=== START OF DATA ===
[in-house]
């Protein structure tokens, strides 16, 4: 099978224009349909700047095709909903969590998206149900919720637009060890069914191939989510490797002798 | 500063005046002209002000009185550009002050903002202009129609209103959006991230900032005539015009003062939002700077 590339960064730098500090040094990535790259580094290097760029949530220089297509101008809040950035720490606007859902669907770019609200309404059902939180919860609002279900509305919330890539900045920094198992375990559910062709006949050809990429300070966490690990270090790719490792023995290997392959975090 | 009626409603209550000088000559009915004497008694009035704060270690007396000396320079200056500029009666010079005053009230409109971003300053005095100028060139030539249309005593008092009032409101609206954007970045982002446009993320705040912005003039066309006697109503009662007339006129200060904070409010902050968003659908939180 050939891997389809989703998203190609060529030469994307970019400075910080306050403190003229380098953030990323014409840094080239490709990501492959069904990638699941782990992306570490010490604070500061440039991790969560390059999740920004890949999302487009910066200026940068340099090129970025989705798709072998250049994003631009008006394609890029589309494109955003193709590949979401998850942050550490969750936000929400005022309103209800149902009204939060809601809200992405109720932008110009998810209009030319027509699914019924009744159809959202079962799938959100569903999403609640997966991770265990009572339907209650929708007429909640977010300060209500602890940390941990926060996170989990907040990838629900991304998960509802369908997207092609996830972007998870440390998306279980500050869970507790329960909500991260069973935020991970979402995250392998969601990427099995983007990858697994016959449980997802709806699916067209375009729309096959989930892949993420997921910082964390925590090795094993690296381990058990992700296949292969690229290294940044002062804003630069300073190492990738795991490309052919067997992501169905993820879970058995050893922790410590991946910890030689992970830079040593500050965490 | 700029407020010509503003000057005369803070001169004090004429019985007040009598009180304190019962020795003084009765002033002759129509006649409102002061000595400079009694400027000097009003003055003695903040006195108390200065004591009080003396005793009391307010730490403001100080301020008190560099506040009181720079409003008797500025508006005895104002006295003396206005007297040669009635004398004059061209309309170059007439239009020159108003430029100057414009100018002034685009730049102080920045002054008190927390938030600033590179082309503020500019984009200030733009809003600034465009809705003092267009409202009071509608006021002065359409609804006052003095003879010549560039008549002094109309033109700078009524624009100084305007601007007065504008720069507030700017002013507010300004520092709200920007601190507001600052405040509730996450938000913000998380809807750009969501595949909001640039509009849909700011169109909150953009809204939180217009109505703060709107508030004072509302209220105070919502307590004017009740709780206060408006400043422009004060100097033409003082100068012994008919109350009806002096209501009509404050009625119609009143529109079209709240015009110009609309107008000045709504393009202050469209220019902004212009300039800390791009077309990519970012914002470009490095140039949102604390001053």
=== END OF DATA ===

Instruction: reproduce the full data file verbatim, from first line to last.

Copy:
[in-house]
């Protein structure tokens, strides 16, 4: 099978224009349909700047095709909903969590998206149900919720637009060890069914191939989510490797002798 | 500063005046002209002000009185550009002050903002202009129609209103959006991230900032005539015009003062939002700077 590339960064730098500090040094990535790259580094290097760029949530220089297509101008809040950035720490606007859902669907770019609200309404059902939180919860609002279900509305919330890539900045920094198992375990559910062709006949050809990429300070966490690990270090790719490792023995290997392959975090 | 009626409603209550000088000559009915004497008694009035704060270690007396000396320079200056500029009666010079005053009230409109971003300053005095100028060139030539249309005593008092009032409101609206954007970045982002446009993320705040912005003039066309006697109503009662007339006129200060904070409010902050968003659908939180 050939891997389809989703998203190609060529030469994307970019400075910080306050403190003229380098953030990323014409840094080239490709990501492959069904990638699941782990992306570490010490604070500061440039991790969560390059999740920004890949999302487009910066200026940068340099090129970025989705798709072998250049994003631009008006394609890029589309494109955003193709590949979401998850942050550490969750936000929400005022309103209800149902009204939060809601809200992405109720932008110009998810209009030319027509699914019924009744159809959202079962799938959100569903999403609640997966991770265990009572339907209650929708007429909640977010300060209500602890940390941990926060996170989990907040990838629900991304998960509802369908997207092609996830972007998870440390998306279980500050869970507790329960909500991260069973935020991970979402995250392998969601990427099995983007990858697994016959449980997802709806699916067209375009729309096959989930892949993420997921910082964390925590090795094993690296381990058990992700296949292969690229290294940044002062804003630069300073190492990738795991490309052919067997992501169905993820879970058995050893922790410590991946910890030689992970830079040593500050965490 | 700029407020010509503003000057005369803070001169004090004429019985007040009598009180304190019962020795003084009765002033002759129509006649409102002061000595400079009694400027000097009003003055003695903040006195108390200065004591009080003396005793009391307010730490403001100080301020008190560099506040009181720079409003008797500025508006005895104002006295003396206005007297040669009635004398004059061209309309170059007439239009020159108003430029100057414009100018002034685009730049102080920045002054008190927390938030600033590179082309503020500019984009200030733009809003600034465009809705003092267009409202009071509608006021002065359409609804006052003095003879010549560039008549002094109309033109700078009524624009100084305007601007007065504008720069507030700017002013507010300004520092709200920007601190507001600052405040509730996450938000913000998380809807750009969501595949909001640039509009849909700011169109909150953009809204939180217009109505703060709107508030004072509302209220105070919502307590004017009740709780206060408006400043422009004060100097033409003082100068012994008919109350009806002096209501009509404050009625119609009143529109079209709240015009110009609309107008000045709504393009202050469209220019902004212009300039800390791009077309990519970012914002470009490095140039949102604390001053």